To be fair, this issue had to do more with political consideration, meaning US Defence Secretary Donald Rumsfeld, than the military planners. Rumsfeld had touted the 'shock & awe' doctrine coupled with blitzkrieg tactics by light highly mobile forces. Obviously his doctrine had been designed to avoid the Vietnam quagmire but has now become unravelled. The doctrine is hopeless and totally unsuitable for occupation duties. Instead, it's the Americans who are now shocked and awed by the hit & run tactics of the Sunni insurgents - just imagine how it would fare for the US military if all ethnic groups in Iraq, and not only Sunnis, become insurgents?

Prior to the Iraqi invasion, a couple of top US generals had laid down the required force level of 450,000 troops in their invasion and occupation plans. Indeed, US think-tanks like the Rand Corporation have agreed with the figure of 450,000 to 500,000 troops. Instead, the US troop strength in Iraq is around 170,000.

(6) Condescending arrogance towards 3rd world enemies, which they found to their shock in Vietnam, but unfortunately has since been forgotten in the occupation of Iraq - see point No (5). Afghanistan is also showing a Taliban comeback in the form of insurgency, but the US can at least be thankful other NATO nations are there to address the US deficiencies in this type of warfare.

(7) Using reservists who may not be as well trained tactically and mentally. Morale would be the first to go once the going gets tough. Lack of professionalism also results in atrocities which are again counterproductive to 'hearts & minds' campaign, so essential to guerilla warfare.

(8) A naïve belief in and unmitigated dependence upon unreliable locals who pretend to be pro-Americans or pro-democracy, but who actually have self-interests, and hope to gain power through the Americans. Most have turned out to be dictatorial scoundrels.

(9) A reluctance to meet genuine local leadership half-way. This has been apparent in Iraq where the Sunnis and former Baathists were shunned or ostracised. This has in part been a factor of point No (8). The Americans ought to have realised that many Iraqis joined the Baathist Party to survive - they weren't necessarily committed Baathists or Saddam loyalists.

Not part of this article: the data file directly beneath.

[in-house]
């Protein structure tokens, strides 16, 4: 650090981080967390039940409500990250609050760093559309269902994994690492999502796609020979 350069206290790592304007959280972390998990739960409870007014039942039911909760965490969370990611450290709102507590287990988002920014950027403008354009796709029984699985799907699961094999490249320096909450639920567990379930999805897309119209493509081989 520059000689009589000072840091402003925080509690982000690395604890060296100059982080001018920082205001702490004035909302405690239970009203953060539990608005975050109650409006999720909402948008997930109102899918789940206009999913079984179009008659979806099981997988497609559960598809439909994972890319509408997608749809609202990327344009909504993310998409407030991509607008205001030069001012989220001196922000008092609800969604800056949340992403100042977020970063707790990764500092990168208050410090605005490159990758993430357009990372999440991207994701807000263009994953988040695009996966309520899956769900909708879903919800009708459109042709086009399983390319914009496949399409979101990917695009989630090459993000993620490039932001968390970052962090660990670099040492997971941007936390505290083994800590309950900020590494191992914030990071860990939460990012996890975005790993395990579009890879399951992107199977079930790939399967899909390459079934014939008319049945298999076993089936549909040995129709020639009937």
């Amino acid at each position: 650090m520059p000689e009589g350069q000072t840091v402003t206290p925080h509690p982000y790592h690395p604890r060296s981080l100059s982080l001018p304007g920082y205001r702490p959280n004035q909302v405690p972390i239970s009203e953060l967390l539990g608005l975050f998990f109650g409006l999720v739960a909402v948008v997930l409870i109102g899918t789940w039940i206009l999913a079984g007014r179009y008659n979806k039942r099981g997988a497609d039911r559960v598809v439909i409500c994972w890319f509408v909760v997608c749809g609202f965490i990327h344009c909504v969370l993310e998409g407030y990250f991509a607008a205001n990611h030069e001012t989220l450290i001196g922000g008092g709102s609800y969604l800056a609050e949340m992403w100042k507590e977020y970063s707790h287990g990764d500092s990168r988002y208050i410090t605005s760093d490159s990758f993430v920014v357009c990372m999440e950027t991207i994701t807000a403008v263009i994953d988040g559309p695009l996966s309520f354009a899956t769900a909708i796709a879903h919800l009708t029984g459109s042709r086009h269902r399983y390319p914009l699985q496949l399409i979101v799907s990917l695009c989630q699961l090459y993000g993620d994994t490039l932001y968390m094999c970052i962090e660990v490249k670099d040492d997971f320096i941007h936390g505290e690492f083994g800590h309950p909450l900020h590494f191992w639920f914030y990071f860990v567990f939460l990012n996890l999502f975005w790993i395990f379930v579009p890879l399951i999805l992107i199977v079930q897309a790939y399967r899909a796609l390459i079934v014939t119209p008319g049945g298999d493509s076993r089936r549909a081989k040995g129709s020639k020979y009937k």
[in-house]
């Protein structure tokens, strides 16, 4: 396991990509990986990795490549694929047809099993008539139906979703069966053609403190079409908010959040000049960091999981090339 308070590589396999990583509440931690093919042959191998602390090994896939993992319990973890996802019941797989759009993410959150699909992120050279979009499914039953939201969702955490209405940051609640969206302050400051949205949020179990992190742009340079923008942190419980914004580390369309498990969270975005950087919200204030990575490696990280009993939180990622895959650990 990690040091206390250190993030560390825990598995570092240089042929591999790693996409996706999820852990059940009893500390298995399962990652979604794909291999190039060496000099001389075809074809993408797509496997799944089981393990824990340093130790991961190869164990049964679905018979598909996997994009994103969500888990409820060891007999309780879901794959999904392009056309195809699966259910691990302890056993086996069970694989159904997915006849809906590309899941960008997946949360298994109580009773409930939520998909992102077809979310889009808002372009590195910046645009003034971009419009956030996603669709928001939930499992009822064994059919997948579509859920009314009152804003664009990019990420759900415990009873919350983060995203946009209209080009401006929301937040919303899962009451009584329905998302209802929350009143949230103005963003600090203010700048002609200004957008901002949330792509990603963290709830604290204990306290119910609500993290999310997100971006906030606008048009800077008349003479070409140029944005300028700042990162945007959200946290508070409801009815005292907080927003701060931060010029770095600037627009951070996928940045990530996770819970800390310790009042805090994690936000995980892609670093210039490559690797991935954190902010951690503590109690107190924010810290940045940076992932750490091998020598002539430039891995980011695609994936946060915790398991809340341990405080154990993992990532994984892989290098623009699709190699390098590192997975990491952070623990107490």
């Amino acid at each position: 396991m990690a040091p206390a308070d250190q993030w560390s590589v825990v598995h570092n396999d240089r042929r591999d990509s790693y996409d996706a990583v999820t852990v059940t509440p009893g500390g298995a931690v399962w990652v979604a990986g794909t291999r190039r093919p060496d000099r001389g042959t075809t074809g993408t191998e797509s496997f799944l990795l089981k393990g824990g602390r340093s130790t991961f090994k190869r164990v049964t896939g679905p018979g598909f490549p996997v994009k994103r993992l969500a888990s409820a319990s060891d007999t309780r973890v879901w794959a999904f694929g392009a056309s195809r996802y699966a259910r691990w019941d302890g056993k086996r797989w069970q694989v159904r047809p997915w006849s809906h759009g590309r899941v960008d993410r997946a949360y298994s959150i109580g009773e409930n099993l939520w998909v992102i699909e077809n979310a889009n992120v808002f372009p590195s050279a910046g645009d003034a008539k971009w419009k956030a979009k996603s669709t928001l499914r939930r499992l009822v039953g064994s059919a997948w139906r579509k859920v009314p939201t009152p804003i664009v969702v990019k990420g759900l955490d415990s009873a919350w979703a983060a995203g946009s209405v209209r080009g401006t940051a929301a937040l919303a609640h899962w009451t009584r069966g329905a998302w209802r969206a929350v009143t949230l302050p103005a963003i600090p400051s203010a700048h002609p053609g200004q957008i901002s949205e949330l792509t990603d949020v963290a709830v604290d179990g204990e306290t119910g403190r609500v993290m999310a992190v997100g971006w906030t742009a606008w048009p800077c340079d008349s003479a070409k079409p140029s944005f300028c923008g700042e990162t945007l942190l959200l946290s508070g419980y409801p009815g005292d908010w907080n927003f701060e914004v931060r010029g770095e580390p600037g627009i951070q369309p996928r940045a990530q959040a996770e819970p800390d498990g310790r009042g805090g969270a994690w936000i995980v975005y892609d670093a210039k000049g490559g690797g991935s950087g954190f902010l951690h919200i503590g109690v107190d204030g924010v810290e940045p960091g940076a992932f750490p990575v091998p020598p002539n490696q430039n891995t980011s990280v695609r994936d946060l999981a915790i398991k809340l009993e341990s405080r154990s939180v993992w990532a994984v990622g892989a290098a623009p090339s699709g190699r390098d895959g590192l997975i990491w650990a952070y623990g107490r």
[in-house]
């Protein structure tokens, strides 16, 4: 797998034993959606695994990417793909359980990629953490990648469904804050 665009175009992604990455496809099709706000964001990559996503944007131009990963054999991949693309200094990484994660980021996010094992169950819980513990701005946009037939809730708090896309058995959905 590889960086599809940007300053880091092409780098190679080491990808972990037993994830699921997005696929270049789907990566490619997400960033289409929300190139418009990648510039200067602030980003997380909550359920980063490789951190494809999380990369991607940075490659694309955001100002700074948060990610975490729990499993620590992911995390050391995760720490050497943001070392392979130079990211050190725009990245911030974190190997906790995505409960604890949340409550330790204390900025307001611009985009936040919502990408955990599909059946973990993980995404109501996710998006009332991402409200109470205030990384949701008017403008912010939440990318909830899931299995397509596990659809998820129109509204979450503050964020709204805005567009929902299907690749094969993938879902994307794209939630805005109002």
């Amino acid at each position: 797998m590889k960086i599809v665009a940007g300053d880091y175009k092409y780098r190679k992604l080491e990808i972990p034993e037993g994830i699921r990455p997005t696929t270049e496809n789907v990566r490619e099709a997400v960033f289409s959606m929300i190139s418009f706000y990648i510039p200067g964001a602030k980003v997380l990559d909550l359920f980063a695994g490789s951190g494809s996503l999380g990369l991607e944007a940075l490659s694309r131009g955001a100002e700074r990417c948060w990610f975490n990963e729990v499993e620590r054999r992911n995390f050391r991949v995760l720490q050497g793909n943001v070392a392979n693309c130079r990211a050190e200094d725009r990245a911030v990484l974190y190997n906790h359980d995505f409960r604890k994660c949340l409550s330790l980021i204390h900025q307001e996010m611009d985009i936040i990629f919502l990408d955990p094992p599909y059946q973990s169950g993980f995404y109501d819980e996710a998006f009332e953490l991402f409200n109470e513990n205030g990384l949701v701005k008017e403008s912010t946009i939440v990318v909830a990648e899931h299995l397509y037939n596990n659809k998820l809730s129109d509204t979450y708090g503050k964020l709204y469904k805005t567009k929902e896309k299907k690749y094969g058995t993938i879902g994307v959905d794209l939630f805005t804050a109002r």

(10) As a nation and a people, the USA is equally impatient and demanding of visible achievements. Once again, when the going gets tough, the support for the military adventure wanes, with the poor bloody soldiers incorrectly blamed, maybe spat upon on return, when all they did were to be sent there by the Administration. Again, soldiers are aware of this fast changing mood, and become very sceptical, losing morale when they sense things aren't going right for them.

When a nation loses its will to fight, as the American people had in the Vietnam War, it has effectively lost the war. The national will is one of five factors necessary for a nation to wage war effectively.

Morale is the 2nd most important principle of war. Once your troops lose that, you virtually lose the war. More than 5500 US soldiers have deserted - see my blog titled Desert Storm becomes Deserting Storm.

As mentioned above, last year I blogged on the issue of US' inability to win the 'hearts & minds' of the local Iraqis in Driving the Sea to the Fishes!

Yes, ‘Driving the sea to the fish’ is an apt description of what have occurred in Iraq. The US military, through their insensitive, harsh and brutal behaviour - eg, Fallujah and Abu Ghraib, has driven the sea (people of Iraq) to the fishes (the insurgents).

Thus, I believe the US will lose the war in Iraq, as they did in Vietnam.